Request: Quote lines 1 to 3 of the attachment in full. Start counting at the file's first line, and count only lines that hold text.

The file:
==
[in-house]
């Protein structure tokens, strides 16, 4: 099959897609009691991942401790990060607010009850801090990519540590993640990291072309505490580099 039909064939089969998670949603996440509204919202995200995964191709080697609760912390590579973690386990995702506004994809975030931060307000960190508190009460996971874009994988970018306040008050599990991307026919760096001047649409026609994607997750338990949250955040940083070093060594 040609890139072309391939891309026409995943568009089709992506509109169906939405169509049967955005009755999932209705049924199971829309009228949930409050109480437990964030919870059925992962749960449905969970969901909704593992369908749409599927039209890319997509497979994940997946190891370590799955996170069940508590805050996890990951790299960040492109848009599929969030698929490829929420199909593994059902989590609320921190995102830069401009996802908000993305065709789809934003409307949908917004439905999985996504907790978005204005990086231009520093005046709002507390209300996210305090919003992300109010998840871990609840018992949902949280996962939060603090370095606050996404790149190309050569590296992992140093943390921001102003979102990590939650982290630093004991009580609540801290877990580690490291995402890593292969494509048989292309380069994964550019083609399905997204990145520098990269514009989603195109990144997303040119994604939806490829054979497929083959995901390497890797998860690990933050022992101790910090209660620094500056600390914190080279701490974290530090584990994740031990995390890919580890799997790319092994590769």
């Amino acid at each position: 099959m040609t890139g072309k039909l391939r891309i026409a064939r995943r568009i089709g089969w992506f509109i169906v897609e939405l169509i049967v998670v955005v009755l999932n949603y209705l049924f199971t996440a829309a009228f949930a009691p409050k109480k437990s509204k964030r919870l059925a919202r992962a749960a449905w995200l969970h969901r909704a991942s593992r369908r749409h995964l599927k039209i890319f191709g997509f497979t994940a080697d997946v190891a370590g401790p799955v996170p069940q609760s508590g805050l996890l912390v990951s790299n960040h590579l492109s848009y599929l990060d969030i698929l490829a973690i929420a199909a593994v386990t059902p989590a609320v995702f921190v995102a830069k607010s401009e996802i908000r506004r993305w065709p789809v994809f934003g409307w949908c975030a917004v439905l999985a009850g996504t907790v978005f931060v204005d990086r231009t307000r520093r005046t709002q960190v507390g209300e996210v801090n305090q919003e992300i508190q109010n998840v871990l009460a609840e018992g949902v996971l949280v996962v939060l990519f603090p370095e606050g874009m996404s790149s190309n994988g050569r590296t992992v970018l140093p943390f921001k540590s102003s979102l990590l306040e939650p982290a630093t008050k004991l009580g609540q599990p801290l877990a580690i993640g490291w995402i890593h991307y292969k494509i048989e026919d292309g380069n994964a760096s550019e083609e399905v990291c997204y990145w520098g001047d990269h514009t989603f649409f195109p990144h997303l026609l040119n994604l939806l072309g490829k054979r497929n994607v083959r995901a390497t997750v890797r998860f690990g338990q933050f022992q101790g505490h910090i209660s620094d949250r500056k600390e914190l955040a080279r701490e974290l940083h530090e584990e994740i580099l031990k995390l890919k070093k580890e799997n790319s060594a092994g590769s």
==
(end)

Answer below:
[in-house]
């Protein structure tokens, strides 16, 4: 099959897609009691991942401790990060607010009850801090990519540590993640990291072309505490580099 039909064939089969998670949603996440509204919202995200995964191709080697609760912390590579973690386990995702506004994809975030931060307000960190508190009460996971874009994988970018306040008050599990991307026919760096001047649409026609994607997750338990949250955040940083070093060594 040609890139072309391939891309026409995943568009089709992506509109169906939405169509049967955005009755999932209705049924199971829309009228949930409050109480437990964030919870059925992962749960449905969970969901909704593992369908749409599927039209890319997509497979994940997946190891370590799955996170069940508590805050996890990951790299960040492109848009599929969030698929490829929420199909593994059902989590609320921190995102830069401009996802908000993305065709789809934003409307949908917004439905999985996504907790978005204005990086231009520093005046709002507390209300996210305090919003992300109010998840871990609840018992949902949280996962939060603090370095606050996404790149190309050569590296992992140093943390921001102003979102990590939650982290630093004991009580609540801290877990580690490291995402890593292969494509048989292309380069994964550019083609399905997204990145520098990269514009989603195109990144997303040119994604939806490829054979497929083959995901390497890797998860690990933050022992101790910090209660620094500056600390914190080279701490974290530090584990994740031990995390890919580890799997790319092994590769």
């Amino acid at each position: 099959m040609t890139g072309k039909l391939r891309i026409a064939r995943r568009i089709g089969w992506f509109i169906v897609e939405l169509i049967v998670v955005v009755l999932n949603y209705l049924f199971t996440a829309a009228f949930a009691p409050k109480k437990s509204k964030r919870l059925a919202r992962a749960a449905w995200l969970h969901r909704a991942s593992r369908r749409h995964l599927k039209i890319f191709g997509f497979t994940a080697d997946v190891a370590g401790p799955v996170p069940q609760s508590g805050l996890l912390v990951s790299n960040h590579l492109s848009y599929l990060d969030i698929l490829a973690i929420a199909a593994v386990t059902p989590a609320v995702f921190v995102a830069k607010s401009e996802i908000r506004r993305w065709p789809v994809f934003g409307w949908c975030a917004v439905l999985a009850g996504t907790v978005f931060v204005d990086r231009t307000r520093r005046t709002q960190v507390g209300e996210v801090n305090q919003e992300i508190q109010n998840v871990l009460a609840e018992g949902v996971l949280v996962v939060l990519f603090p370095e606050g874009m996404s790149s190309n994988g050569r590296t992992v970018l140093p943390f921001k540590s102003s979102l990590l306040e939650p982290a630093t008050k004991l009580g609540q599990p801290l877990a580690i993640g490291w995402i890593h991307y292969k494509i048989e026919d292309g380069n994964a760096s550019e083609e399905v990291c997204y990145w520098g001047d990269h514009t989603f649409f195109p990144h997303l026609l040119n994604l939806l072309g490829k054979r497929n994607v083959r995901a390497t997750v890797r998860f690990g338990q933050f022992q101790g505490h910090i209660s620094d949250r500056k600390e914190l955040a080279r701490e974290l940083h530090e584990e994740i580099l031990k995390l890919k070093k580890e799997n790319s060594a092994g590769s």